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All That Glitters is Not Gold: Reviewing ‘Brahmastra’

“Brahmastra” is a tedious watch that plays with the feelings and brains of its audience.

By Entertainment, Featured

Illustration by Ketaki Kulkarni.

I love Bollywood. But it’s more than just love; I am obsessed with it. And I don’t shy away from admitting this obsession. I grew up in a world where people mocked my dreams. I was always considered “unfit” in my peer circle because I was too dramatic. Only through watching Bollywood movies did I realize that there was nothing wrong with being dramatic.

So when “Brahmastra” — marketed as the biggest Bollywood movie of all time — released, I had high hopes for the film. As Bollywood recently has been suffering badly at the box office, I was praying so badly for the film to do well at the box office and to have the charm of old Bollywood.

Sadly “Brahmastra” dashed all of my hopes. It left me so disappointed I felt cheated as a cine-goer. 

Marketed as one of the first superhero movies exploring Hindu mythology, “Brahmastra” is a story of Shiva (played by Ranbir Kapoor), who embarks on a journey to save the world from destruction. Like many superheroes or Chosen Ones, Shiva has lost his parents; he’s an orphan who grows up to become a DJ. Everything changes in his life when he meets Isha (played by Alia Bhatt), the woman of his dreams with whom he falls in love within two meetings. 

After their two meet-cutes, he realizes he has a superpower, and his purpose in life is more significant than he thought. Fire doesn’t burn Shiva. To learn more about his power, he and Isha go to an ashram (a religious residence) which they believe can help solve the mystery.

Meanwhile, other superheroes (called Brahmanas in the film) are fighting against dark forces to save the pieces of Brahmastra, a powerful weapon created by Lord Brahma that can destroy the universe. With a run time of 167 minutes, there’s too much on the table. Throughout the film, we are navigating the origin story of a superhero and his past and future. 

We get all the familiar scenes we have seen in past superhero movies following the hero’s journey template. However, it’s not the unoriginality of the movie that makes it tedious — it’s the poor execution and the weak writing that’s actually the main culprit.

Mukerji claims he has spent 10 years of his life writing the film’s script. I am sorry, but his hard work and dedication have not translated. The story lacks depth and imagination

We don’t know why these heros were selected as the chosen ones, the realm’s protector. The villains appear out of nowhere, and we don’t know their backstory for why they want to destroy the universe. Instead, scene after scene, we are fed the romance between the two leads. 

All Bollywood fans are suckers for romance. We love romance between the central protagonists. We love seeing them dance in majestic landscapes in designer clothes running after each other and singing sad romantic songs when they separate.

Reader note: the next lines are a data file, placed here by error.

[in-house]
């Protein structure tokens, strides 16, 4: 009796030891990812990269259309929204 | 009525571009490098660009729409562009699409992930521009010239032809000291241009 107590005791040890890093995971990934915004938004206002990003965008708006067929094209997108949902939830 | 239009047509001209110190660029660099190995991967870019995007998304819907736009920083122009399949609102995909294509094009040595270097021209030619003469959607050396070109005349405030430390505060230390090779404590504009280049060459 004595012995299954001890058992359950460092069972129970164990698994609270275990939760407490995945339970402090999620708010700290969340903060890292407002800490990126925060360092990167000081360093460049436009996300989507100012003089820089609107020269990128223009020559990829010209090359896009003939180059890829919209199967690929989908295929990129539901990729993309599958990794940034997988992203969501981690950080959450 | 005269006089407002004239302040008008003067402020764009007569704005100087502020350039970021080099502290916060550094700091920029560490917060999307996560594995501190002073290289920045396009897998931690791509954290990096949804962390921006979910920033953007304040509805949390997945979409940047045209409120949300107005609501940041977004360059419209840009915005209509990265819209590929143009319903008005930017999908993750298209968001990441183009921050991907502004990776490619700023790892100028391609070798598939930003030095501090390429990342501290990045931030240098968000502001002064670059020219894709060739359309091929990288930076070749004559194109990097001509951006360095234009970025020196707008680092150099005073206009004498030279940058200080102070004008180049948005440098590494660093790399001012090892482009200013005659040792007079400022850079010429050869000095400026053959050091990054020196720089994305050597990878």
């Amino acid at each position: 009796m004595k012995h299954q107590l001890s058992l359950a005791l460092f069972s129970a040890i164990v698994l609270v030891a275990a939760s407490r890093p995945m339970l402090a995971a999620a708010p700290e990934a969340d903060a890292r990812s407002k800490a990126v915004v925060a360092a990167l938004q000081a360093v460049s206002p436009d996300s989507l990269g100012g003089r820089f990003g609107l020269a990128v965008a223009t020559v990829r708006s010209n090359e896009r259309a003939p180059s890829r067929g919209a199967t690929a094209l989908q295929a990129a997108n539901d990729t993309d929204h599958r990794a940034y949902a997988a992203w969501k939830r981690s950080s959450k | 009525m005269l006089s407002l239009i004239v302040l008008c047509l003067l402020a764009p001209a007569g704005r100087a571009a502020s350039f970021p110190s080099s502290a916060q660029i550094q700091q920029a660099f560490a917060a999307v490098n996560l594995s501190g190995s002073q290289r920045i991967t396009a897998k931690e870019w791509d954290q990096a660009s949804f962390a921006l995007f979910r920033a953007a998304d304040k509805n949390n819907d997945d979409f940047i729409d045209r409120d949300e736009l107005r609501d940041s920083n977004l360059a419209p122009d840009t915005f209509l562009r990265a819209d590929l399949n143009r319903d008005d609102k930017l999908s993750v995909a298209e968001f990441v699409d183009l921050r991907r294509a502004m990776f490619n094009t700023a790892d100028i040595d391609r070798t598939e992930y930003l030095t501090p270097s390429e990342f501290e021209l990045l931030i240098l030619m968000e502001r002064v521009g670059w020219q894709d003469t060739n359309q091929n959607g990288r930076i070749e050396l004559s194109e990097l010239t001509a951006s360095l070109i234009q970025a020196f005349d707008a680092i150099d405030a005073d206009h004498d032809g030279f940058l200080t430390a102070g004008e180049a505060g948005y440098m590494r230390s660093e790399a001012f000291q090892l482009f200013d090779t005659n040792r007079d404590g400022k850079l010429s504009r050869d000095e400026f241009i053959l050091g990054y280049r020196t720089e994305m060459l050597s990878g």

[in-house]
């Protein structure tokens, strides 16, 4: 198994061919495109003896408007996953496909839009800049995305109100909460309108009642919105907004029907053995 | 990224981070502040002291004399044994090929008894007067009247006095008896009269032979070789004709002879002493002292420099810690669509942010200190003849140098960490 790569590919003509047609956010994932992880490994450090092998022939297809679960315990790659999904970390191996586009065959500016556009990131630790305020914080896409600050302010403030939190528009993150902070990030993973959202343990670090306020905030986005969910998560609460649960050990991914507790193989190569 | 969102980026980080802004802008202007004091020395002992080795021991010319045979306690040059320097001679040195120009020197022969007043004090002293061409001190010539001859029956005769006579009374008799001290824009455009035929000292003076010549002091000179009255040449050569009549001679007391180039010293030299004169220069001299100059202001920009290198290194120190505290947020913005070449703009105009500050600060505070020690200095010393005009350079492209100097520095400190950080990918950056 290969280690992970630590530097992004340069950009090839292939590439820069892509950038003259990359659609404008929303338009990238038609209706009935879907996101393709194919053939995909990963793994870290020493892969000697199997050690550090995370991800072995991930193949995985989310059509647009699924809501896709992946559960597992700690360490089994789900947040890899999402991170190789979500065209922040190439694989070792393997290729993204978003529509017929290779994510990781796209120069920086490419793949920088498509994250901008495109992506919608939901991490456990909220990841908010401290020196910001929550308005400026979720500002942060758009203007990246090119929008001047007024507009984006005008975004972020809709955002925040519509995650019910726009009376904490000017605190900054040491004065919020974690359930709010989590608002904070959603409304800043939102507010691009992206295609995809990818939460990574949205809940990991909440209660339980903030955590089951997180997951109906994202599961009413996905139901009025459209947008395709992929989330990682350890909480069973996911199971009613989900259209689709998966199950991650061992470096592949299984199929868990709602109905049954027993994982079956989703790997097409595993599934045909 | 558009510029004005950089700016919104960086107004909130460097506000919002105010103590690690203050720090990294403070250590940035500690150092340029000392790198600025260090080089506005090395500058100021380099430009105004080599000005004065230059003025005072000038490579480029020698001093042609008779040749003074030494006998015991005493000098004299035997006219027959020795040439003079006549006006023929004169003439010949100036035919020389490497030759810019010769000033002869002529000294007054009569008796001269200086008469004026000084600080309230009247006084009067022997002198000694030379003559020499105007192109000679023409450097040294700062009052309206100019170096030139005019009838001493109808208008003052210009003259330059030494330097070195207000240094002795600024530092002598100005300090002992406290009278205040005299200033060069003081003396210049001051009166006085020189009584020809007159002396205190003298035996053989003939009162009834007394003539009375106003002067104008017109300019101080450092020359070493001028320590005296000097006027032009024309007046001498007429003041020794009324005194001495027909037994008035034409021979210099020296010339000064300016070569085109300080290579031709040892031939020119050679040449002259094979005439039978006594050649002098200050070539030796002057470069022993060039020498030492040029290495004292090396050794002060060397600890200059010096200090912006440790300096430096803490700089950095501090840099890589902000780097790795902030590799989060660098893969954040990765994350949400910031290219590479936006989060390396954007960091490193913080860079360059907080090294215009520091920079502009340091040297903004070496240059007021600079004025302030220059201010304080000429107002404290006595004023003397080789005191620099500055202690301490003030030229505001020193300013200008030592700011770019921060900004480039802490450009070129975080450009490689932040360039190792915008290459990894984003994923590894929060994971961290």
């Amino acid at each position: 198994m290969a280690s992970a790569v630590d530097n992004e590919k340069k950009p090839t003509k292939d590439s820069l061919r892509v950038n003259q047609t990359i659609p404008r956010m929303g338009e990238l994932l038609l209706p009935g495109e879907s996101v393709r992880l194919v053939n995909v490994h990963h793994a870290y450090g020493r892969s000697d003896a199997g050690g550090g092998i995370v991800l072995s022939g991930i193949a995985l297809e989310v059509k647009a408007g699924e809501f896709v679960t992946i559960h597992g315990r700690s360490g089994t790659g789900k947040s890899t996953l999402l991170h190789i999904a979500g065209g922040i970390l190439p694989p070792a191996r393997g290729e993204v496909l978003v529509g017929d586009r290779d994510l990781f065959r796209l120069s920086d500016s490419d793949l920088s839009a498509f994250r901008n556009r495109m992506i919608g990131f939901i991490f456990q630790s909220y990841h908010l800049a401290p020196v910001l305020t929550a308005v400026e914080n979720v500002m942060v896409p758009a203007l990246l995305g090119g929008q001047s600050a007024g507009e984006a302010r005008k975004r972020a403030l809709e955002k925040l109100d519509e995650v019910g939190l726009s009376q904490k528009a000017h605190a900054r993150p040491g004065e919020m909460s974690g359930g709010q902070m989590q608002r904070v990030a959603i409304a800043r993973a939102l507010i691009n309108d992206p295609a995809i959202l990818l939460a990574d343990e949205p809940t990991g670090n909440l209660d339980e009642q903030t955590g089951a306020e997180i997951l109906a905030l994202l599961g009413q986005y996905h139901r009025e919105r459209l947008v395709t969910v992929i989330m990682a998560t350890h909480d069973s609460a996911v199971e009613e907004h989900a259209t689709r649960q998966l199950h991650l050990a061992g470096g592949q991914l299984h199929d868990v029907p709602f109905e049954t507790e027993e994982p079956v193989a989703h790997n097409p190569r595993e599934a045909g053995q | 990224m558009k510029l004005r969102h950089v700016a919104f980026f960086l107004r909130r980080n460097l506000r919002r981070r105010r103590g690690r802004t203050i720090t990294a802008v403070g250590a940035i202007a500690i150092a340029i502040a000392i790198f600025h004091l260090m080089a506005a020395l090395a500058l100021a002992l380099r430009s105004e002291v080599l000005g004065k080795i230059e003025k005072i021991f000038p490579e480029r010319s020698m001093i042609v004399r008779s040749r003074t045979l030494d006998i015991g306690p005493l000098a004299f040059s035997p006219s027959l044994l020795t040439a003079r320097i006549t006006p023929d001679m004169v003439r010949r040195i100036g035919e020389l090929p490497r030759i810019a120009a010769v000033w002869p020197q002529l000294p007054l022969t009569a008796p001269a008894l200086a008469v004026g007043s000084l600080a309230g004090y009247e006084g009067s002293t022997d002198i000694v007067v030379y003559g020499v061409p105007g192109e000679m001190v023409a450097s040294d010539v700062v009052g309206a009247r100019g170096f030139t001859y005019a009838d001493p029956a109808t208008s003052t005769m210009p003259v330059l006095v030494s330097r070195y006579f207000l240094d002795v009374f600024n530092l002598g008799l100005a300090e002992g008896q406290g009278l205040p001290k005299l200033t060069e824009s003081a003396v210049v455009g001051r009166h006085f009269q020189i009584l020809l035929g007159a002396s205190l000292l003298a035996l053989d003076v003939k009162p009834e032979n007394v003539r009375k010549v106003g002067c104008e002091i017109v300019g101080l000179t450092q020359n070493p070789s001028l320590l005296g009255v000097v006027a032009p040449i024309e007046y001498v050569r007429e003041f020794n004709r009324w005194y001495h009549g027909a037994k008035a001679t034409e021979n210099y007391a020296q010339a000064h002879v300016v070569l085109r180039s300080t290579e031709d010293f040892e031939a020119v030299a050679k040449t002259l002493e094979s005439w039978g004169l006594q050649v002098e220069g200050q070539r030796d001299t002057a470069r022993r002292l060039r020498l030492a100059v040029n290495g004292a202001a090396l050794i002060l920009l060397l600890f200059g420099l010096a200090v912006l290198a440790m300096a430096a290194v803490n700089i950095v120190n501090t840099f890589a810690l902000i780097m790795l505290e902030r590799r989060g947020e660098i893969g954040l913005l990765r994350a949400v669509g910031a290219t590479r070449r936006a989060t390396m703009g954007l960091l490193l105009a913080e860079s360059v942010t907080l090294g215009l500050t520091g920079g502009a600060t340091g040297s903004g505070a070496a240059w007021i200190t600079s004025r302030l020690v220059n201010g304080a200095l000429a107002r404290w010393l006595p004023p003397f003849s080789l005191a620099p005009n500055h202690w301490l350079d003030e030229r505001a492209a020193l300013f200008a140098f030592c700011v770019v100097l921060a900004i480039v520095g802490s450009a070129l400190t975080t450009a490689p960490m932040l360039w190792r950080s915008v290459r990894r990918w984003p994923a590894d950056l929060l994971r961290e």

However, there’s no spark in the chemistry between the lead actors of “Brahmastra.” Kapoor and Bhatt are real-life partners. It’s through the movie that they met, fell in love, got married, and are even having a baby together. The chemistry of their characters, though, is forced. Is it believable for any audience, especially this generation, to see two people fall in deep love within two meetings?

I could still give in and believe they are madly in love if they had great romantic dialogues and conversations. Unfortunately, that was impossible because Hussain Dalal spoiled the whole movie with his cringe-worthy dialogue writing that appalled me the entire run-time. 

The only saving grace is Shah Rukh Khan and the stunning visual effects. In the movie, Khan plays a small but essential role: a scientist who has and protects one of the pieces of Brahmastra. He isn’t given much to play around with. But he is Shah Rukh Khan, and whatever he does is always brilliant because he has ruled our hearts for years.

The visual effects stand out because it’s evident the team has done a lot of hard work in creating a spectacle that Indian cine-goers haven’t experienced. The colors pop out on the screen. You feel goosebumps, especially during the climatic scene, and an intense sensation helping you to connect with the movie.

If only the filmmakers had focused on a better screenplay to complement the great visuals. But the movie lacks soul and substance. “Brahmastra” does little to herald a new wave of change in Indian cinema, which many of us were expecting from it, as it was marketing itself as one of the first movies in Bollywood to explore Hindu mythology in a superhero movie. 

“Brahmastra” is like Kim Kardashian: good to look at but with no substance.

Ankit Khadgi (MAVCS 2024) is a Nepali queer storyteller based in Chicago. He hates people who eat momo with ketchup and mayonnaise and drink Chai Tea.

Ankit Khadgi (MAVCS 2024) is a Nepali journalist based in Chicago. His work has appeared in several publications, including the Guardian, the Kathmandu Post, and the Gaysi Family.
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